I have been reading Peace Magazine for two years now, and encourage my colleagues to do likewise. While we frequently find things with which to disagree, our goals are fundamentally compatible, and your contributions are to be commended.
Dr. David Last
U.N. Peacekeeping Forces,
The attack Simon Threlkeld launches on the Canadian Peace Congress and the World Peace Council (Sept/Oct issue) is worthy of comment. To write (as he does) that these bodies dedicated to peace were formed by "pro-Soviet activists on orders from Stalin" not only betrays a rather ignoble historical ignorance of those times, but merely repeats for the umpteenth time a very old canard about these bodies.
We emerged from World War II into a world aching for peace, human dignity, freedom, security, and, hopefully, a measure of prosperity. That was the promise of the United Nations. Millions of Canadians and tens of millions of citizens the world over not only shared our longing and our dreams, but were prepared to act in concert for those aims and goals. We hardly needed "instructions" from Stalin to begin the struggle against nuclear incineration on a world scale. Support cut across ideological, political, national, religious, and other boundaries or differences. The Canadian Peace Congress was founded and grew from that blood soaked soil of WWII. Formed prior to the founding of the WPC in 1950, the Canadian Peace Congress became a support group in the world-wide petition to "ban the atomic bomb" initiated from Stockholm. Leadership in the founding and activity of the Congress came from religious leaders such as James Endicott, Gordon Domm, I.G. Perkins and later, John Hanly Morgan, all ordained ministers in their respective churches.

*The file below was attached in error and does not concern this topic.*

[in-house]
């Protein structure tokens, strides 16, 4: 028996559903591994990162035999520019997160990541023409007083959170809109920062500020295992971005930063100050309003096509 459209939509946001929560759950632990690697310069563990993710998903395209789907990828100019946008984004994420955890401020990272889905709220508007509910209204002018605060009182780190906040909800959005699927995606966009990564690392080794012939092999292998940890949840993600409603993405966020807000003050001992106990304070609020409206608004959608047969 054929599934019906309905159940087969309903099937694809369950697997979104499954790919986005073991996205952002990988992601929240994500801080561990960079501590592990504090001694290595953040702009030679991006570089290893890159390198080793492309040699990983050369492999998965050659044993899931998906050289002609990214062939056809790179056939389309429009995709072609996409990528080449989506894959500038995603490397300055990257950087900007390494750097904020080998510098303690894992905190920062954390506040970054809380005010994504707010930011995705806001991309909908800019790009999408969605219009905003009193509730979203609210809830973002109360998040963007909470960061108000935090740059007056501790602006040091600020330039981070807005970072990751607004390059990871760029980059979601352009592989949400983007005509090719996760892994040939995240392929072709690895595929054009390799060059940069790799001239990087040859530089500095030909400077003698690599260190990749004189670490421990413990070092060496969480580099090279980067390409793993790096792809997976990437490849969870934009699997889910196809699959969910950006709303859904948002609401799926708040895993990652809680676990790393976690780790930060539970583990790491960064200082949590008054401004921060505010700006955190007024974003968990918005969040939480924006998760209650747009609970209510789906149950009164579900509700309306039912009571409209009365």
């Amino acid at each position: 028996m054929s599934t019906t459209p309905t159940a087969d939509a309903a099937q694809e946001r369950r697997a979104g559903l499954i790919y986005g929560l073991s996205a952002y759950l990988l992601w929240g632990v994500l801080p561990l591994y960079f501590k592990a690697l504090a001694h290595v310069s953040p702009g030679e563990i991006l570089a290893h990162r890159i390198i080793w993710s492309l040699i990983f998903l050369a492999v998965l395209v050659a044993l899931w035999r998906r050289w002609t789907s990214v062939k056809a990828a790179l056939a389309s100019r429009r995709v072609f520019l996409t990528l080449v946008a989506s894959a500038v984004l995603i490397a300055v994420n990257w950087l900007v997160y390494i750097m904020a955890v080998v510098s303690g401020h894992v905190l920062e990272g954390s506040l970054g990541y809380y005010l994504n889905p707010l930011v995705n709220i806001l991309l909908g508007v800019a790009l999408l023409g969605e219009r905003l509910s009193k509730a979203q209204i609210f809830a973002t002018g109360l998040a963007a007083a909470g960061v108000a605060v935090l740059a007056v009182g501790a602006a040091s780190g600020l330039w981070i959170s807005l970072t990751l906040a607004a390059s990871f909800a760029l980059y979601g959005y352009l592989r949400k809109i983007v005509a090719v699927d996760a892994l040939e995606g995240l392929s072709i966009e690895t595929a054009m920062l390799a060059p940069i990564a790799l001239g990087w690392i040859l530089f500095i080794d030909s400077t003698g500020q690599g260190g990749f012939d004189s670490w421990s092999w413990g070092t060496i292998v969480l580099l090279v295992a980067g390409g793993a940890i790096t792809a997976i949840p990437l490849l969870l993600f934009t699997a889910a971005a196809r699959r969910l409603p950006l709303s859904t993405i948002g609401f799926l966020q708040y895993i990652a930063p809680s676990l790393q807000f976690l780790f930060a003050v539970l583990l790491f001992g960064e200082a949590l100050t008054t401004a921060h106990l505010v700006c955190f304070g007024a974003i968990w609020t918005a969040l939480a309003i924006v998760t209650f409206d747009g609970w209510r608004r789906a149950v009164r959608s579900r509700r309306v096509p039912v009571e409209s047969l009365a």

In turn, leadership in founding and carrying on the activities of the WPC came from some of the world's most eminent scientists, political and religious leaders, including artists, Fredric Joliot Curie, J.B.S. Haldane, Pastor Niemoller, J.D. Bernal and hundreds more, including leaders from the colonial world such as Krishna Menon and Nehru. It was Pietro Nenni, leader of the majority faction of the Socialist Party of Italy who provided "the formula" for building and consolidating the WPC. He held that the deep-seated demand of the people for peace in the face of the atomizing of Hiroshima and Nagasaki would create an eventually irresistible convergence of the peace forces on a democratic basis. That was the keystone to the WPC influence in more than 130 countries, through committees and bodies such as the Canadian Peace Congress. This widespread support in turn brought recognition to the WPC as a Non-Governmental Organization of the United Nations.
Of course, those adhering to the policies of "containment" of the Soviet Union and the other socialist countries by any means necessary, including military and nuclear war, attacked the WPC and the Canadian Peace Congress. The day following the signing of the North Atlantic Treaty, the Wall Street Journal, hardly a Communist admirer of Joseph Stalin, wrote editorially, "propaganda notwithstanding, the Atlantic Pact does nullify the principles of the United Nations.. It makes military might the determining factor of international relations."